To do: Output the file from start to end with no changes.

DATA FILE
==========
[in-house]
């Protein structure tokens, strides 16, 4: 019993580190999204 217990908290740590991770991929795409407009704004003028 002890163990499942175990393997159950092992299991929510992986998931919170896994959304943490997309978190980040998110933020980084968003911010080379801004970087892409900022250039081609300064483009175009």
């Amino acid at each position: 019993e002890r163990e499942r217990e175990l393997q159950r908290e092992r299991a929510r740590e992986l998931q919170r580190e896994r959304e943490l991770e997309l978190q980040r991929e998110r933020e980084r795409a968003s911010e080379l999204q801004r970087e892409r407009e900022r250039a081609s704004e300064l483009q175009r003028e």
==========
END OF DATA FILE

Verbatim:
[in-house]
């Protein structure tokens, strides 16, 4: 019993580190999204 217990908290740590991770991929795409407009704004003028 002890163990499942175990393997159950092992299991929510992986998931919170896994959304943490997309978190980040998110933020980084968003911010080379801004970087892409900022250039081609300064483009175009």
């Amino acid at each position: 019993e002890r163990e499942r217990e175990l393997q159950r908290e092992r299991a929510r740590e992986l998931q919170r580190e896994r959304e943490l991770e997309l978190q980040r991929e998110r933020e980084r795409a968003s911010e080379l999204q801004r970087e892409r407009e900022r250039a081609s704004e300064l483009q175009r003028e």